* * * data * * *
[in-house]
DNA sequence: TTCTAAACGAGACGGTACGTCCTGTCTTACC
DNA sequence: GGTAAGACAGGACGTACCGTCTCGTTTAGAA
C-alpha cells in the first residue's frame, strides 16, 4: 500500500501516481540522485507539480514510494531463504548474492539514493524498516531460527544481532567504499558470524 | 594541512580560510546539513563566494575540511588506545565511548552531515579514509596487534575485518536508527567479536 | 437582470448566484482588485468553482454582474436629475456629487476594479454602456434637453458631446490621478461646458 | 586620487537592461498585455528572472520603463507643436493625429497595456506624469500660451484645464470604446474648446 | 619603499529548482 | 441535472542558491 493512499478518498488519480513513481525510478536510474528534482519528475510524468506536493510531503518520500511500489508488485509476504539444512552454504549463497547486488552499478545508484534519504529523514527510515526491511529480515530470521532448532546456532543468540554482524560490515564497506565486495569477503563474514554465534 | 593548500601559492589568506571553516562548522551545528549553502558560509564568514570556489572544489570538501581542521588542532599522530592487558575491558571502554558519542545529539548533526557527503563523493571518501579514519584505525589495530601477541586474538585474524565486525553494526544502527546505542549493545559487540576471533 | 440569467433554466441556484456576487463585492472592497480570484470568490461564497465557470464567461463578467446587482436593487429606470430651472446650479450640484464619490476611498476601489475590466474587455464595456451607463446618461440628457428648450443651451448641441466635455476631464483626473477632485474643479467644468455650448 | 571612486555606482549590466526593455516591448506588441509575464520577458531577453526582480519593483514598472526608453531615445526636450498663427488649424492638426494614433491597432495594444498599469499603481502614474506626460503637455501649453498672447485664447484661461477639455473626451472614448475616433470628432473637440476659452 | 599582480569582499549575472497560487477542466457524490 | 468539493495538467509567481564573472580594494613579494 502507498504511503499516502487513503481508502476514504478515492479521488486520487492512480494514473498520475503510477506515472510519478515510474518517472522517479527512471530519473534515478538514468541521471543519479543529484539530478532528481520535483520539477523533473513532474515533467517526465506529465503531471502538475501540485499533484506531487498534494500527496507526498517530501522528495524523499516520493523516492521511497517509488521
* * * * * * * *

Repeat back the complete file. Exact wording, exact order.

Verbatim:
[in-house]
DNA sequence: TTCTAAACGAGACGGTACGTCCTGTCTTACC
DNA sequence: GGTAAGACAGGACGTACCGTCTCGTTTAGAA
C-alpha cells in the first residue's frame, strides 16, 4: 500500500501516481540522485507539480514510494531463504548474492539514493524498516531460527544481532567504499558470524 | 594541512580560510546539513563566494575540511588506545565511548552531515579514509596487534575485518536508527567479536 | 437582470448566484482588485468553482454582474436629475456629487476594479454602456434637453458631446490621478461646458 | 586620487537592461498585455528572472520603463507643436493625429497595456506624469500660451484645464470604446474648446 | 619603499529548482 | 441535472542558491 493512499478518498488519480513513481525510478536510474528534482519528475510524468506536493510531503518520500511500489508488485509476504539444512552454504549463497547486488552499478545508484534519504529523514527510515526491511529480515530470521532448532546456532543468540554482524560490515564497506565486495569477503563474514554465534 | 593548500601559492589568506571553516562548522551545528549553502558560509564568514570556489572544489570538501581542521588542532599522530592487558575491558571502554558519542545529539548533526557527503563523493571518501579514519584505525589495530601477541586474538585474524565486525553494526544502527546505542549493545559487540576471533 | 440569467433554466441556484456576487463585492472592497480570484470568490461564497465557470464567461463578467446587482436593487429606470430651472446650479450640484464619490476611498476601489475590466474587455464595456451607463446618461440628457428648450443651451448641441466635455476631464483626473477632485474643479467644468455650448 | 571612486555606482549590466526593455516591448506588441509575464520577458531577453526582480519593483514598472526608453531615445526636450498663427488649424492638426494614433491597432495594444498599469499603481502614474506626460503637455501649453498672447485664447484661461477639455473626451472614448475616433470628432473637440476659452 | 599582480569582499549575472497560487477542466457524490 | 468539493495538467509567481564573472580594494613579494 502507498504511503499516502487513503481508502476514504478515492479521488486520487492512480494514473498520475503510477506515472510519478515510474518517472522517479527512471530519473534515478538514468541521471543519479543529484539530478532528481520535483520539477523533473513532474515533467517526465506529465503531471502538475501540485499533484506531487498534494500527496507526498517530501522528495524523499516520493523516492521511497517509488521